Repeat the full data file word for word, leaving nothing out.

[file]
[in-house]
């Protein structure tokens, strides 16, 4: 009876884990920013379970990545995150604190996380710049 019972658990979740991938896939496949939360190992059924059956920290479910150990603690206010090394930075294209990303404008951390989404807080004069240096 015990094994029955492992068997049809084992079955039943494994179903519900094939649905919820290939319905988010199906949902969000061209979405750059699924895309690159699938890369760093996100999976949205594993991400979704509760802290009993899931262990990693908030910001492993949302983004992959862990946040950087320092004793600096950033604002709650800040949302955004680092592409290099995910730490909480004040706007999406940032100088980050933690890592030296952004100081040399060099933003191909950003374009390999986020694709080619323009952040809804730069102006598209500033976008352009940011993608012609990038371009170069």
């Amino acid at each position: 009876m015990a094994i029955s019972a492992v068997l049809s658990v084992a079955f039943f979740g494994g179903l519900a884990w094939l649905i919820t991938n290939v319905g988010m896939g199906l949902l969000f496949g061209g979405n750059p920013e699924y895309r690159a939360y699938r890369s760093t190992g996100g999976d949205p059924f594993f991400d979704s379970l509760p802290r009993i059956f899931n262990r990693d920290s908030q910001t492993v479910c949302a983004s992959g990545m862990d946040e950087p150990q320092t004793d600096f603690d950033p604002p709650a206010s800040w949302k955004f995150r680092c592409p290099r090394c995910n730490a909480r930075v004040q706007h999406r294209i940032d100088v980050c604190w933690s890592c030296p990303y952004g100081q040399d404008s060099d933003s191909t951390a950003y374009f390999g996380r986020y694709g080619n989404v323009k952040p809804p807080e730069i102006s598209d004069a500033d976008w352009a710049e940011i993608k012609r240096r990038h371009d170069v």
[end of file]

[in-house]
């Protein structure tokens, strides 16, 4: 009876884990920013379970990545995150604190996380710049 019972658990979740991938896939496949939360190992059924059956920290479910150990603690206010090394930075294209990303404008951390989404807080004069240096 015990094994029955492992068997049809084992079955039943494994179903519900094939649905919820290939319905988010199906949902969000061209979405750059699924895309690159699938890369760093996100999976949205594993991400979704509760802290009993899931262990990693908030910001492993949302983004992959862990946040950087320092004793600096950033604002709650800040949302955004680092592409290099995910730490909480004040706007999406940032100088980050933690890592030296952004100081040399060099933003191909950003374009390999986020694709080619323009952040809804730069102006598209500033976008352009940011993608012609990038371009170069």
């Amino acid at each position: 009876m015990a094994i029955s019972a492992v068997l049809s658990v084992a079955f039943f979740g494994g179903l519900a884990w094939l649905i919820t991938n290939v319905g988010m896939g199906l949902l969000f496949g061209g979405n750059p920013e699924y895309r690159a939360y699938r890369s760093t190992g996100g999976d949205p059924f594993f991400d979704s379970l509760p802290r009993i059956f899931n262990r990693d920290s908030q910001t492993v479910c949302a983004s992959g990545m862990d946040e950087p150990q320092t004793d600096f603690d950033p604002p709650a206010s800040w949302k955004f995150r680092c592409p290099r090394c995910n730490a909480r930075v004040q706007h999406r294209i940032d100088v980050c604190w933690s890592c030296p990303y952004g100081q040399d404008s060099d933003s191909t951390a950003y374009f390999g996380r986020y694709g080619n989404v323009k952040p809804p807080e730069i102006s598209d004069a500033d976008w352009a710049e940011i993608k012609r240096r990038h371009d170069v």